SGB for PTSD Relief
In 2005, John was in law enforcement and suffered an extremely serious, traumatic event in the line of duty. He suffered from post-traumatic stress disorder (PTSD) but was not diagnosed until four years later by his son’s pediatrician, who specialized in traumatized children and recognized the symptoms.
Until he was diagnosed, John thought he was losing his mind and isolated himself. His PTSD symptoms included recurrent nightmares, racing heart, sweating, insomnia, hypervigilance, depression, panic attacks, and more. John worked with pain management physicians and psychologists to manage his PTSD. Psychotherapy or talk therapy was one treatment. He simply talked to his trained mental health professional to help to restructure his memories and form positive memories to replace the painful traumatic memories. EMDR, Eye Movement Desensitization and Reprocessing (EMDR) therapy, was another method used to change painful memories through external stimuli. Progress was slow for both psychological therapies and a constant reminder of the painful event. John was prescribed antidepressants and opiate medications to dull the pain.
John listens to The Joe Rogan Experience podcasts and heard an interview with Dakota Meyers, a Marine and Medal of Honor winner, who also suffers with PTSD and found relief with stellate ganglion block (SBG) therapy. The stellate ganglion is a star-shaped collection of nerves located at the 6th and 7th cervical vertebrae, the last two vertebrae of the neck. The sympathetic ganglia provide nerves to the head, neck, arms and hands, and a portion of the upper torso. More recently, we have discovered a connection between the stellate ganglion and the area of the brain that is involved with PTSD, called the amygdala. An SGB is performed using an X-ray to guide a needle next to the stellate ganglion. Once the needle is in the correct position, local anesthetic with or without steroid is injected around the stellate ganglion.
A review published in the journal Military Medicine in 2014 showed that nearly 80% of patients receiving SGB injections reported a reduction in PTSD symptoms like anxiety, hyperarousal, sleep disturbances, and depression.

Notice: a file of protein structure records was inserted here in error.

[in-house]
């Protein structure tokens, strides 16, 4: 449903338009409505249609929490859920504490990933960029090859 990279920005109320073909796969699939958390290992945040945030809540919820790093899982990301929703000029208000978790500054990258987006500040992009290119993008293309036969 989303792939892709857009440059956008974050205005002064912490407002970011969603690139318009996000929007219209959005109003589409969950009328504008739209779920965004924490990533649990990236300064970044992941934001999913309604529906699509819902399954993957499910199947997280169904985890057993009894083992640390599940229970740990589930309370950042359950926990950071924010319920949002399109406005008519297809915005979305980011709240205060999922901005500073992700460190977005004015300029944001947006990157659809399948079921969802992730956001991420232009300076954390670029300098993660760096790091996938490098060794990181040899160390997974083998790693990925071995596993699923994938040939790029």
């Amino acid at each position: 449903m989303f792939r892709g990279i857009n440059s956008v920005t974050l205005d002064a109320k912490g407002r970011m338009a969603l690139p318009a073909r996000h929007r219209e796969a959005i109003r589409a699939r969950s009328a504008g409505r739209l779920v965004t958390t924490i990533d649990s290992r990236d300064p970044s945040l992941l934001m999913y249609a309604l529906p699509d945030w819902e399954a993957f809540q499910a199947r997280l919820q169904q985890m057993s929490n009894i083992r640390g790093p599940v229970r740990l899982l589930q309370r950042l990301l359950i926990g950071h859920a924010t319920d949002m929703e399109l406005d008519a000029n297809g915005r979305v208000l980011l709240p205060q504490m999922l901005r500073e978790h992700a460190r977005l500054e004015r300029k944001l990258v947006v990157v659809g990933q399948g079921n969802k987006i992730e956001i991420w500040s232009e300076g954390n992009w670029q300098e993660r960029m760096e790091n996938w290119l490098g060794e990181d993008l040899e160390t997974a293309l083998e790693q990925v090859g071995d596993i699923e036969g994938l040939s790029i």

A U.S. Army funded research study conducted by RTI International, a nonprofit research institute, reinforced the previous case studies of the effectiveness of SGB for treating PTSD.
John wanted to find a progressive doctor who would be open to the possibility of SGB injection therapy for his PTSD. He called the DOC clinic in south Austin and was trying to explain SGB treatment to one of the medical assistants. Dr. Brannon Frank, a pain management physician at DOC who had treated John in the past, picked up the phone. They made an appointment for a consultation. Dr. Frank was knowledgeable and excited about the opportunity to offer therapy with proven positive outcomes for PTSD sufferers. They put together a team including John’s psychologist, the anesthesiologist, and the support staff at the Stonegate Surgery Center.
After the first SGB injection, John describes the results as “good relief” and after the second injection two weeks later as “better relief.” The treatment team established a baseline before each injection. After each treatment, there was no negative impact, just positive results. The third treatment is scheduled in two weeks. After the third treatment, the team will reevaluate the outcome. SGB is not a cure but relieves the severe symptoms so that John can get his life back. His nightmares are fewer. He is more “relaxed, confident, up, in a better place with a general feeling of well-being. I stand up taller. My voice is stronger. The nurses at DOC remarked about how good I looked when I came in this week. They said that I look like a different person. The SGB shot is a game changer.”
John explains his experience at DOC and the surgery center: “Everything was absolutely flawless. I have tweeted from Austin about Dr. Brannon Frank and my PTSD symptom relief with SGB injection therapy to Joe Rogan and Dakota Meyer. I trust Dr. Frank and respect his work. Given the professional and enthusiastic response to the SGB injections for PTSD, I believe DOC will become a leader in the treatment of PTSD using the SGB injection protocol.”
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